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What a Refrigerant Leak Means for Your AC

aid-conditioning-coilsWhen you run your air conditioner, does it fail to cool the room? Do you also hear a sound like hissing or gurgling? It might be a refrigerant leak.

In order for your AC to operate properly, it needs to be full of refrigerant at all times. If that refrigerant begins to leak, your AC will no longer be able to cool your home properly.

Above all, it means that your AC needs immediate attention, so make sure to pick up the phone and be ready to call an expert of HVAC in Boston, MA. Other than that, it can also mean a few other things.

It means that you have pinhole leaks

First, it’s worth noting that some refrigerant leaks can be the result of a bad installation or repair. This type of mistake can easily slip by if your HVAC contractor neglects to do a thorough test of your system.

In most cases, though, refrigerant leaks are often due to pinhole leaks. Over time, the coils in your air conditioner can degrade and create tiny holes. Pinhole leaks are also called “champagne leaks” since they can sometimes create tiny bubbles.

The cause of pinhole leaks is often a combination of acids and volatile organic compounds (VOCs) in the air. VOCs come from household products like aerosols, air fresheners, and adhesives, so it’s no surprise that pinhole leaks happen most often in the indoor AC unit.

It means your home won’t get cool

That’s right. A refrigerant leak will easily prevent your air conditioner from doing the one job you installed it to do in the first place: cooling your home.

When the leak first occurs, it might not make a substantial difference in your cooling power, but it will only get worse as time goes on.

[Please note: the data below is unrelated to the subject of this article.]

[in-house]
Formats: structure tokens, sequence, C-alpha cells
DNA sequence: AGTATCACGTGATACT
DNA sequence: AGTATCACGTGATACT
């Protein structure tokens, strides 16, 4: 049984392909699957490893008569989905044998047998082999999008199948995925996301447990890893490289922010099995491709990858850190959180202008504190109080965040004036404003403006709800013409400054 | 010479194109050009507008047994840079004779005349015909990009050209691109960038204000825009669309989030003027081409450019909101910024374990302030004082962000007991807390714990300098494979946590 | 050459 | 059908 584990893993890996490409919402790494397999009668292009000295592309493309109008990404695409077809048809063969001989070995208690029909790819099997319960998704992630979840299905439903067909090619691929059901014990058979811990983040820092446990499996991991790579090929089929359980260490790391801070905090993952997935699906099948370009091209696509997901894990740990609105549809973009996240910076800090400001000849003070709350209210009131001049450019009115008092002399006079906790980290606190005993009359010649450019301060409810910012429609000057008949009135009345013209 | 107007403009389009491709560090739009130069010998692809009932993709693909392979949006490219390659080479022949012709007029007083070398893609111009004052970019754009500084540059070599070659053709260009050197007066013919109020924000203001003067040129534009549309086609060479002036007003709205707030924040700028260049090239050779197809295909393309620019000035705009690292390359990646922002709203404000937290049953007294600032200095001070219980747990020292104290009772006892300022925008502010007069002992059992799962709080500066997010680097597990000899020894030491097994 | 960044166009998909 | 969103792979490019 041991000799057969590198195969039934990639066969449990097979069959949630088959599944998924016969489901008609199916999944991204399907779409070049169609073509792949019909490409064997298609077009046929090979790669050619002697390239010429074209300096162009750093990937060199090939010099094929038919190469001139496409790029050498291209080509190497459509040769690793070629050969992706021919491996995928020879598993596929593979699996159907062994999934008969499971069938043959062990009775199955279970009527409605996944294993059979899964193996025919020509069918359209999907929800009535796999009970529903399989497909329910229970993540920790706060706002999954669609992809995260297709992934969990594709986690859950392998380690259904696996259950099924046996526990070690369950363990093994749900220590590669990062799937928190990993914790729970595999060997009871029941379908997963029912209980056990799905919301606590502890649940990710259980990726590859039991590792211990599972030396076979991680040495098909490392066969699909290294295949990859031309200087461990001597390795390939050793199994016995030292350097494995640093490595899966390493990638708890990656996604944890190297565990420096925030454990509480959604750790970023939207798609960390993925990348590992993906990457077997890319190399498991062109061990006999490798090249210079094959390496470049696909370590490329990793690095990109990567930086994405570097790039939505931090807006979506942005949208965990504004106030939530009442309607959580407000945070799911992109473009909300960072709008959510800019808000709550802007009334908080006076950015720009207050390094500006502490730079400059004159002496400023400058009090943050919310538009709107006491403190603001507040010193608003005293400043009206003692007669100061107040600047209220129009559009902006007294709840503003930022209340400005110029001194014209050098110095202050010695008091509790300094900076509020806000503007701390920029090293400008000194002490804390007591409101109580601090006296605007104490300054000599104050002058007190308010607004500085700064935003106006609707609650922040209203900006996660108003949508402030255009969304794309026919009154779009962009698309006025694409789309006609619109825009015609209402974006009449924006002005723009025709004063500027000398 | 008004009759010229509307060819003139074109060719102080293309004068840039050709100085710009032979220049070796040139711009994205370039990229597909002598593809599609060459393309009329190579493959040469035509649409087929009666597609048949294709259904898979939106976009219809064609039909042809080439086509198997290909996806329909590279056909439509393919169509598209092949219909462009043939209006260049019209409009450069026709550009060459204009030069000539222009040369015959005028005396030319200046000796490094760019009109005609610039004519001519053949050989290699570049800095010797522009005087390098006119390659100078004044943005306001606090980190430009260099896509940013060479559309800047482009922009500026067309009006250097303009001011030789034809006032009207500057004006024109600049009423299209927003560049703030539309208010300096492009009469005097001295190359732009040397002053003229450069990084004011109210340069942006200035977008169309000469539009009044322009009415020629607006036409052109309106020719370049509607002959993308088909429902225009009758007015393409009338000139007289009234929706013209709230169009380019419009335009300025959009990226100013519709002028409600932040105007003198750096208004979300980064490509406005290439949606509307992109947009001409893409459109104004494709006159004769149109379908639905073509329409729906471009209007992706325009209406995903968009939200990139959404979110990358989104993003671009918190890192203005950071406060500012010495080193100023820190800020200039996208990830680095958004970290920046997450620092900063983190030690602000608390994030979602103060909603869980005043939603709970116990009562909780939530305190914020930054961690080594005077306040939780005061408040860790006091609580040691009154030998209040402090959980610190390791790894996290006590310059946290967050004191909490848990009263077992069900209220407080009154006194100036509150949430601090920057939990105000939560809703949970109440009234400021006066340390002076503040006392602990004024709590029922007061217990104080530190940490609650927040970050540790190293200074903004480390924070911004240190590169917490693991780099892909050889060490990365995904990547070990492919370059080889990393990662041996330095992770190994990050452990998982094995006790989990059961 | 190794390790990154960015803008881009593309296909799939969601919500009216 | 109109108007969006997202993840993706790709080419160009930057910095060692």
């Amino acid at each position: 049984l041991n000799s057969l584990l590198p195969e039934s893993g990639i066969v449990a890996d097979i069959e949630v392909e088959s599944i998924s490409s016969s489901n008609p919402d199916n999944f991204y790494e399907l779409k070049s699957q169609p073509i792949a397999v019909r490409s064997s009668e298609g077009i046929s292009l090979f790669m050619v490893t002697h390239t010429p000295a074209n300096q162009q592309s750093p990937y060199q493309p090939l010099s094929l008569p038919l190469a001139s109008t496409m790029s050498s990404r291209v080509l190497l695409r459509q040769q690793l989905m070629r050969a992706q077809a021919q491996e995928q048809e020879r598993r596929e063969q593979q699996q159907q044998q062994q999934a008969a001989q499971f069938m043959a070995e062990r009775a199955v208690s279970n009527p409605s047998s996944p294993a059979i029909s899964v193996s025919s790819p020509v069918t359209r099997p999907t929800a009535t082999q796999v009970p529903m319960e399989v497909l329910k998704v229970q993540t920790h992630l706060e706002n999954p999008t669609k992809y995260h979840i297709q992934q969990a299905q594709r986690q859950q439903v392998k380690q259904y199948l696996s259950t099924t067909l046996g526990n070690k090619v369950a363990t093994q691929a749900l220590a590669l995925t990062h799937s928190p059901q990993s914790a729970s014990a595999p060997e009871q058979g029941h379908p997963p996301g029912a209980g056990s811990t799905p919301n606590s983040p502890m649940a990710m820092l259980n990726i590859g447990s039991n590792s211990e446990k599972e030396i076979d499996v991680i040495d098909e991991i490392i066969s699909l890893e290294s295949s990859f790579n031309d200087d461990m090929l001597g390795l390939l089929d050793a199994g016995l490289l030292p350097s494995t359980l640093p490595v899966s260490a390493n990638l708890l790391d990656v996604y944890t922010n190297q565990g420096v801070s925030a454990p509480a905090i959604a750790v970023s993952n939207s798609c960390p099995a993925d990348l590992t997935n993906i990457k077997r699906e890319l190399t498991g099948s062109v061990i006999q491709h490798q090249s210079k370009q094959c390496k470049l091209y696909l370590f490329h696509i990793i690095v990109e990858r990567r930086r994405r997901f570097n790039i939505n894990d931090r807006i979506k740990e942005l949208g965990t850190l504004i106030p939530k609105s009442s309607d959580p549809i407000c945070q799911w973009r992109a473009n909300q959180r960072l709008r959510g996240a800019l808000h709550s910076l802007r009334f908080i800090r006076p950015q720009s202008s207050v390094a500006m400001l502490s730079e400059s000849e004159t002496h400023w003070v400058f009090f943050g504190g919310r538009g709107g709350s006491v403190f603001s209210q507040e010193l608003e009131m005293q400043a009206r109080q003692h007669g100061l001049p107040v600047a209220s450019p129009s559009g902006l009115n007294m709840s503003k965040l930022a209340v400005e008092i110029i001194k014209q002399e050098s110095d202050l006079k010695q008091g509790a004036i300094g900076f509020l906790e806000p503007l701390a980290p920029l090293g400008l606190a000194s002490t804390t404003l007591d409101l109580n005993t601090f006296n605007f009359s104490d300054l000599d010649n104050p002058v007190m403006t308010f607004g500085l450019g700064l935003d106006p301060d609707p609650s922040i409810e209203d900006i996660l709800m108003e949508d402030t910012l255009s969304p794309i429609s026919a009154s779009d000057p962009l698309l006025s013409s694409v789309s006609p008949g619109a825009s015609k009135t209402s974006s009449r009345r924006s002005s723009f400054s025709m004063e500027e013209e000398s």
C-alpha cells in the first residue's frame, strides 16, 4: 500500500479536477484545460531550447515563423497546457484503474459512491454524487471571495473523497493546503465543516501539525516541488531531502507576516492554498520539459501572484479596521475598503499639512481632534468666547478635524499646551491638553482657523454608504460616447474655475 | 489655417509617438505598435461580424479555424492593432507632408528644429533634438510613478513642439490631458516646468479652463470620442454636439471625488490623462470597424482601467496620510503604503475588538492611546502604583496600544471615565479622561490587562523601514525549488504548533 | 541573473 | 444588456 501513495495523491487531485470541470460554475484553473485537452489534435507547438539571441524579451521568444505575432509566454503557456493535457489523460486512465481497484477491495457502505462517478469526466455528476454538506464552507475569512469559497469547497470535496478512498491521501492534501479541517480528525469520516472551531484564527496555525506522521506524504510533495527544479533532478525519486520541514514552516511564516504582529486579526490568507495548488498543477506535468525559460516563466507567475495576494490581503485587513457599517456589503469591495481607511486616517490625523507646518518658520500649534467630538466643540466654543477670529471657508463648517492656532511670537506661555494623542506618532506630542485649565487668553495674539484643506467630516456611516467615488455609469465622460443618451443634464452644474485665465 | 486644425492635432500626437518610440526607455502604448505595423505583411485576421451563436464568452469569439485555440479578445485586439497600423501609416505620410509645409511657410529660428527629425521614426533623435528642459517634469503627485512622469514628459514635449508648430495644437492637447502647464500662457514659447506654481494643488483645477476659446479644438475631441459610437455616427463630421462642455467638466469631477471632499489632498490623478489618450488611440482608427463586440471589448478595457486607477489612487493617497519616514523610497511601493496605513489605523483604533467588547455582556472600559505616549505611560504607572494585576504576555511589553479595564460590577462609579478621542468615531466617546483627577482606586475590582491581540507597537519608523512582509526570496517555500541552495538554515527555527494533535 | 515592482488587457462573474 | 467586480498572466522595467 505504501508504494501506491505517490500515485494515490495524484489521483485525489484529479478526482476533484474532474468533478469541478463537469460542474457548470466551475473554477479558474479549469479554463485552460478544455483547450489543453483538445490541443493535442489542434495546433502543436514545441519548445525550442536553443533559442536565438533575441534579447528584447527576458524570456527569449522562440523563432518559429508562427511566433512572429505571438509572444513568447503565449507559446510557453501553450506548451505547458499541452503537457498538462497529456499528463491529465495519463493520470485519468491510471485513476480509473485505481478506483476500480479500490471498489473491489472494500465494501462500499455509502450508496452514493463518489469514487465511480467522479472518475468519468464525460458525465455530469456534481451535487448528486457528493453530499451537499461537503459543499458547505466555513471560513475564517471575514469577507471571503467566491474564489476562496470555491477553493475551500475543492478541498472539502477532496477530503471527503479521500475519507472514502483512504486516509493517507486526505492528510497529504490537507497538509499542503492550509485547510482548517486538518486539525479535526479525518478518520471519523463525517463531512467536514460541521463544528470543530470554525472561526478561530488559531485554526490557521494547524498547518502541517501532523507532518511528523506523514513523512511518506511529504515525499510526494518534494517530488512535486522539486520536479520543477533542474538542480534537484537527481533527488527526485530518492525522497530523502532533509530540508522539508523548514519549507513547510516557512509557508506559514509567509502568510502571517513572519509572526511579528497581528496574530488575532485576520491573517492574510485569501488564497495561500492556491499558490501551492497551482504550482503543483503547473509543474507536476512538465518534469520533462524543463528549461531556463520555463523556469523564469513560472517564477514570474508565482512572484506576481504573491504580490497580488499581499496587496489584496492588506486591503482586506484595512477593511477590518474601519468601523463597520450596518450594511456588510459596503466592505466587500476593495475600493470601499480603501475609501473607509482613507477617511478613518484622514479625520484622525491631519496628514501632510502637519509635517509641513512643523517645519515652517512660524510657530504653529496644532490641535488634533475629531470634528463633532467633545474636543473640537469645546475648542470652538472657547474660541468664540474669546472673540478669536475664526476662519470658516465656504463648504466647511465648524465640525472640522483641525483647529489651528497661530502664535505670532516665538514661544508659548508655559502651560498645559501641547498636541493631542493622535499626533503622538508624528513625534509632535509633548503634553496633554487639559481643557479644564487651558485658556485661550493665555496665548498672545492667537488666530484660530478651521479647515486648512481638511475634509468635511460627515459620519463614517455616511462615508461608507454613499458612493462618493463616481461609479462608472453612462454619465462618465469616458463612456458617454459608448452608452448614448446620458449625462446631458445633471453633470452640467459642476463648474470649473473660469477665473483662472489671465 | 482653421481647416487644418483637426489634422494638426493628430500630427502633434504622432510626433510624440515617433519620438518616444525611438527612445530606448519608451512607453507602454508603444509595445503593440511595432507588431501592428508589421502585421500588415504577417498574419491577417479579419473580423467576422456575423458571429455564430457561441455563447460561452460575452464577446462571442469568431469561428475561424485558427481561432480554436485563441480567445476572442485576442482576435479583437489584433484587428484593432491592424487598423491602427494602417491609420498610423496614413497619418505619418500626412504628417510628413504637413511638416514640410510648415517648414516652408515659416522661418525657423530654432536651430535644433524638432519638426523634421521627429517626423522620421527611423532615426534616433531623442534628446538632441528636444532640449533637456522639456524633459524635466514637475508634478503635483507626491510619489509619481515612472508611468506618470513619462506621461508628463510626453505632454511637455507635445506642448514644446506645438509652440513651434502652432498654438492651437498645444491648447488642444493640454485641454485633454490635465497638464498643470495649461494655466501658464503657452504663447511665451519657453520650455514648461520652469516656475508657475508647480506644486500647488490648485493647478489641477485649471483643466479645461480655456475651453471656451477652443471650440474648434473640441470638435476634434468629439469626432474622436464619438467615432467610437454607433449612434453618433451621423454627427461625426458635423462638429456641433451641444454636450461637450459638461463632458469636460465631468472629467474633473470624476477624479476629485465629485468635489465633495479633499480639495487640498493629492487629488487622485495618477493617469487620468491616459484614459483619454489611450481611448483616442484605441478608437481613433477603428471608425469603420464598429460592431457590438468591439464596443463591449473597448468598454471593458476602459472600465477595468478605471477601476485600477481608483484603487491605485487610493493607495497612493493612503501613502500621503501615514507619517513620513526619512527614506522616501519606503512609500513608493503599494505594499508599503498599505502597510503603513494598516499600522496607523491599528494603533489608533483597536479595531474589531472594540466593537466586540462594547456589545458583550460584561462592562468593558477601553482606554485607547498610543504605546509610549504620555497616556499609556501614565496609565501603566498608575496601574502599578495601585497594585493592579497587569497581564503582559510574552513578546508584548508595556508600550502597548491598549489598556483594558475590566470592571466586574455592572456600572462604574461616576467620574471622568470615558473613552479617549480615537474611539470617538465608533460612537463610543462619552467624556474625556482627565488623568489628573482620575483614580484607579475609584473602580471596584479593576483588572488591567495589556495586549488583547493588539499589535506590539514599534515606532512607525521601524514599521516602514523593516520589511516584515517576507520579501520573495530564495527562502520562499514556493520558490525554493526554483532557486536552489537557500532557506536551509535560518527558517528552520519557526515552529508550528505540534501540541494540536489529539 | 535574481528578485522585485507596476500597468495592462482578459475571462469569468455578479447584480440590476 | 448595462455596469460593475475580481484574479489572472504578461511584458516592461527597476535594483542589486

Why? This is because the refrigerant plays an essential role in transferring warm and cold air through your home. Refrigerant cycles through the machine’s coils in a constant cycle of condensation and evaporation. This process is what removes heat from your home and sends it outside, leaving your rooms nice and cool.

As soon as a leak appears and begins to remove refrigerant from the coils, it becomes harder for your AC to complete that cycle. If it keeps up for too long, the AC won’t be able to cool your home.

It could mean frozen evaporator coils

If your AC has stopped blowing cold air but you continue to run the machine, you’ll only create more trouble for your machine. Refrigerant leaks gone unchecked will eventually lead to frozen coils, which will only exacerbate problems in your AC.

If you inspect your indoor unit to find frost forming on your coils, your best bet is to turn off the air conditioner right away and to call a professional. While you wait for the repairman to arrive, refrain from chipping off the ice, as that can cause damage to the coils.

Have you sprung a leak? Contact Cooling Unlimited to find out how we can meet your unique heating and cooling needs!

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